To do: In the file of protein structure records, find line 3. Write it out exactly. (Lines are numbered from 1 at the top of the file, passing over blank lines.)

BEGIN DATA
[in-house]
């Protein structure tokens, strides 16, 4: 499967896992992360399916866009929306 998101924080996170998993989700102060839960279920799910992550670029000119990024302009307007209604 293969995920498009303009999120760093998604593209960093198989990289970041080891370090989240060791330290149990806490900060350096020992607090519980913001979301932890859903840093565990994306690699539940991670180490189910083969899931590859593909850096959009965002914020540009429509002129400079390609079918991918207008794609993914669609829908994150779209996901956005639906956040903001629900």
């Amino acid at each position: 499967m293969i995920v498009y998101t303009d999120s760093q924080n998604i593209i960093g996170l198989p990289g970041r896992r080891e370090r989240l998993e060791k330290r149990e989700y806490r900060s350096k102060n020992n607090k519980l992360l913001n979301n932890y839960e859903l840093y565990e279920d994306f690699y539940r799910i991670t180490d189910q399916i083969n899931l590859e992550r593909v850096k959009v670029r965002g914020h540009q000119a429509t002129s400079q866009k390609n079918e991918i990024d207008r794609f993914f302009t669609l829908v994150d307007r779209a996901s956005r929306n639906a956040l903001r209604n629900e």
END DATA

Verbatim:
């Amino acid at each position: 499967m293969i995920v498009y998101t303009d999120s760093q924080n998604i593209i960093g996170l198989p990289g970041r896992r080891e370090r989240l998993e060791k330290r149990e989700y806490r900060s350096k102060n020992n607090k519980l992360l913001n979301n932890y839960e859903l840093y565990e279920d994306f690699y539940r799910i991670t180490d189910q399916i083969n899931l590859e992550r593909v850096k959009v670029r965002g914020h540009q000119a429509t002129s400079q866009k390609n079918e991918i990024d207008r794609f993914f302009t669609l829908v994150d307007r779209a996901s956005r929306n639906a956040l903001r209604n629900e």